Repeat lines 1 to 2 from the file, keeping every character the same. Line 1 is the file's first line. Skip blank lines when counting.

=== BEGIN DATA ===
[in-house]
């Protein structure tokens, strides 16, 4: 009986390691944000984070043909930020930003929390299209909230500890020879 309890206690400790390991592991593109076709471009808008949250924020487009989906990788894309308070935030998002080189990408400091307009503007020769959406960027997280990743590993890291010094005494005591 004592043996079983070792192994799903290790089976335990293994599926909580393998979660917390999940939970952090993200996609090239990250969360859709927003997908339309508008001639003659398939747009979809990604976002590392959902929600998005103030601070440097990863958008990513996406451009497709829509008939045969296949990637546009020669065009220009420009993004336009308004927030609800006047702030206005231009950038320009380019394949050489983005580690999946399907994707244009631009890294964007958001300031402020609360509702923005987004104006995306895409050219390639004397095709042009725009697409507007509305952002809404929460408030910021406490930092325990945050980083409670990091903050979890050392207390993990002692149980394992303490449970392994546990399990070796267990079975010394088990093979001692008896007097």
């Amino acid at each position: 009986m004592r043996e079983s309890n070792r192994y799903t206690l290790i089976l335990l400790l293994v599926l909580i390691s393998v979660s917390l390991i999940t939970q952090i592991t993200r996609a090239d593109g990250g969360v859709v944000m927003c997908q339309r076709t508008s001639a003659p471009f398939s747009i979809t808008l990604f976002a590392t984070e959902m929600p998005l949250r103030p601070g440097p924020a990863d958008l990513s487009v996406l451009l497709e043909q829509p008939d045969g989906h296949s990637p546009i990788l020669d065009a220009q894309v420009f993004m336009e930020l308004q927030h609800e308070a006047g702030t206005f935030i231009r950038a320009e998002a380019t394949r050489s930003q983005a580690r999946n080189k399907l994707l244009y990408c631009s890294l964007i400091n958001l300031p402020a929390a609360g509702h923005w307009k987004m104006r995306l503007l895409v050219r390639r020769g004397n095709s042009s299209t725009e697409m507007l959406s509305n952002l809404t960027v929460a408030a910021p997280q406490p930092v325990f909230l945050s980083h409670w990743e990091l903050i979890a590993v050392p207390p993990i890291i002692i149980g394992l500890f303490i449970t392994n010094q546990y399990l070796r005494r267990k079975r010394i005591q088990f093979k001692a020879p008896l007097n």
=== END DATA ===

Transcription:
[in-house]
């Protein structure tokens, strides 16, 4: 009986390691944000984070043909930020930003929390299209909230500890020879 309890206690400790390991592991593109076709471009808008949250924020487009989906990788894309308070935030998002080189990408400091307009503007020769959406960027997280990743590993890291010094005494005591 004592043996079983070792192994799903290790089976335990293994599926909580393998979660917390999940939970952090993200996609090239990250969360859709927003997908339309508008001639003659398939747009979809990604976002590392959902929600998005103030601070440097990863958008990513996406451009497709829509008939045969296949990637546009020669065009220009420009993004336009308004927030609800006047702030206005231009950038320009380019394949050489983005580690999946399907994707244009631009890294964007958001300031402020609360509702923005987004104006995306895409050219390639004397095709042009725009697409507007509305952002809404929460408030910021406490930092325990945050980083409670990091903050979890050392207390993990002692149980394992303490449970392994546990399990070796267990079975010394088990093979001692008896007097």